Over the 10 days of Tour #5, I did uncover 143 new Best of the Maldives candidates, and over the next couple of weeks, I will be sharing the first of these for each resort visited in the order of the tour. These selections are not necessarily the most stunning or dramatic, but just ones I picked out that I was especially fond of. The others will be posted over the coming months.
The first island up was Chaaya Island…Chaaya Island Dhonveli. After 55 resorts, I’m always a bit surprised to see something I’ve never seen before. Living in a culinary capital of the world (London) and travelling extensively, I especially surprised to find something on a menu I haven’t seen or tried before. Well, at breakfast at Dhonveli, the array of exotic fruit juices included a something I not only hadn’t tried, I hadn’t even heard of it – Wood Apple.
“Wood apple” is one of the most apt names for a fruit since “Orange”. It looks like an apple…encased in wood. In fact, you have to whack it with a spoon to crack the hard exterior. It comes from Sri Lanka, but can be found in the Maldives.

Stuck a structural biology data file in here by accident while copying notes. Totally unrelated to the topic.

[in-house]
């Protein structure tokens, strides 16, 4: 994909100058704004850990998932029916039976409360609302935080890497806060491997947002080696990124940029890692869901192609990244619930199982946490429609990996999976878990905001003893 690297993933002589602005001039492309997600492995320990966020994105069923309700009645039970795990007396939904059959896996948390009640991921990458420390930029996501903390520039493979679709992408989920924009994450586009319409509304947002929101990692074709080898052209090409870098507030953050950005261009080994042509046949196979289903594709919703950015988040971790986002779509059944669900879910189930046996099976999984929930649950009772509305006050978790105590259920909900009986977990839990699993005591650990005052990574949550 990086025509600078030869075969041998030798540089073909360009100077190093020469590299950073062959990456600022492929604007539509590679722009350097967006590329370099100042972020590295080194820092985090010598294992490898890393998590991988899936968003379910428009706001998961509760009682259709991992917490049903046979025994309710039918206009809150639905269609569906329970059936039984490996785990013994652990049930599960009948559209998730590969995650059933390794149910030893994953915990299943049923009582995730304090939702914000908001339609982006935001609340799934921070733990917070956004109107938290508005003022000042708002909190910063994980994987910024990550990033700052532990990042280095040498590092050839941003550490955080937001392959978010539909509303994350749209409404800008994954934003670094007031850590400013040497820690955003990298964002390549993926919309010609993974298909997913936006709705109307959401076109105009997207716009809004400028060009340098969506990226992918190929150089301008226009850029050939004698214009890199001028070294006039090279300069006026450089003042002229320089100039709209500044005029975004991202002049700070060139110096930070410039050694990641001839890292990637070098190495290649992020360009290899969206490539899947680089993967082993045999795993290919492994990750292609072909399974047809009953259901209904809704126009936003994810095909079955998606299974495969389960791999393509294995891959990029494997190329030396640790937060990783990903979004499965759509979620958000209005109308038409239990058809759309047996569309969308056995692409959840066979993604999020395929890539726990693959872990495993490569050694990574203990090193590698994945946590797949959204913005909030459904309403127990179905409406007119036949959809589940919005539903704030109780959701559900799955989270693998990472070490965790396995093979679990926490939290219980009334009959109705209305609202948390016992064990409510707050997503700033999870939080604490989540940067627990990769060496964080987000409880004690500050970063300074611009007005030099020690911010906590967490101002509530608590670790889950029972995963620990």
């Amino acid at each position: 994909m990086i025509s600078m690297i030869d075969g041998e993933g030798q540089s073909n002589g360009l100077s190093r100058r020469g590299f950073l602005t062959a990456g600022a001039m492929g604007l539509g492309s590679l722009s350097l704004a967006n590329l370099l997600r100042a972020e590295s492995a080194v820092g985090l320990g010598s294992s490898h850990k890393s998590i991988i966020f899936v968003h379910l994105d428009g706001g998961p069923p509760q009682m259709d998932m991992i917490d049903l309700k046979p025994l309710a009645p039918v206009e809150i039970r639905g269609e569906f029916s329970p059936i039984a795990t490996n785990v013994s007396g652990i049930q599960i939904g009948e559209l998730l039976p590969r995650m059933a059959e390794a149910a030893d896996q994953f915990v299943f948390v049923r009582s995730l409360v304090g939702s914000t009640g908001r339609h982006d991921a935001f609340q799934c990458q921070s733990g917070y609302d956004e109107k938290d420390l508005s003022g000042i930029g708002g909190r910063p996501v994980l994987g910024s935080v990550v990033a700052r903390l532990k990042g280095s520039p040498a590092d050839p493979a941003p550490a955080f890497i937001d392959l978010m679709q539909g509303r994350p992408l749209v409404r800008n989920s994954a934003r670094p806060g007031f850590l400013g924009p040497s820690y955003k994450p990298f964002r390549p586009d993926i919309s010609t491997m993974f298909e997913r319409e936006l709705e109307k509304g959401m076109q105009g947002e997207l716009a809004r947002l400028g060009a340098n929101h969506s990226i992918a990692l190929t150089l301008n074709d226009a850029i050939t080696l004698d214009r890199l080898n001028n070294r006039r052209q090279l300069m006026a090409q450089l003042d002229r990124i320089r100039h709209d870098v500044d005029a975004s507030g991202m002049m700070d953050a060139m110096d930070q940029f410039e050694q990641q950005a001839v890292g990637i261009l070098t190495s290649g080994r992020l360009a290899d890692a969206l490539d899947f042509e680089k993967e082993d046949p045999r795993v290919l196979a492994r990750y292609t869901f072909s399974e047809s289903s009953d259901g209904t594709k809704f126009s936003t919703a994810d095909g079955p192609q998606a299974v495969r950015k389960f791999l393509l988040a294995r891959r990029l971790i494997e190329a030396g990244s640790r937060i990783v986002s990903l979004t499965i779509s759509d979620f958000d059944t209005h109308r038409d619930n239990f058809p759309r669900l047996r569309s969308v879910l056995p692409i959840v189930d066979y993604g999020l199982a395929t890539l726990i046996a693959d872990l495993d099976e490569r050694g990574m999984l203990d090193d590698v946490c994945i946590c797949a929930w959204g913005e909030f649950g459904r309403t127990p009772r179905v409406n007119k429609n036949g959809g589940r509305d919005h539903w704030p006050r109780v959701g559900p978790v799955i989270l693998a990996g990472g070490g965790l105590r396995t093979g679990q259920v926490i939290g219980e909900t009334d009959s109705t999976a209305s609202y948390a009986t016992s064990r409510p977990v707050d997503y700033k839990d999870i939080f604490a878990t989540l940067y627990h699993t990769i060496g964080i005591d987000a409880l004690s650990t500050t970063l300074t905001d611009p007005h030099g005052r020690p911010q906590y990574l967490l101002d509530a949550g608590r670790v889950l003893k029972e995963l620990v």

The juice isn’t your typical reddish or orangey colour of most fruit juices, but a rather earthy brown. And not in a golden “apple juice” kind of way. Imagine the pulpiest, mocha-est apple juice. Supposedly extremely good for digestion.
Dhonveli will serve you wood apple on its own (see below), but it is VERY tart (much like rhubarb). So it is typically served with honey or sugar on top.
One irritation to the most discerning Maldive aficionados are the “groynes”. Water defences that extend perpendicularly to the shoreline to impede erosion. The purists feel that such structure detract from the natural beauty of the pristine beach and the azure waters. And certainly and beach without them is nicer than a beach with them. But in many cases, a beach without them would be no beach at all. The natural currents would have washed them away.
In addition to their island preserving utility, they can also have certain charms and other benefits. They can be a handy way to enter the water for snorkelling, sometimes right at the house reef “drop off”. They serve as reefs themselves attracting an array of colourful sea creatures (we have often found lots of moray eels hiding in the crevasses of these structures. They can also provide a handy romantic dining spot right over the water.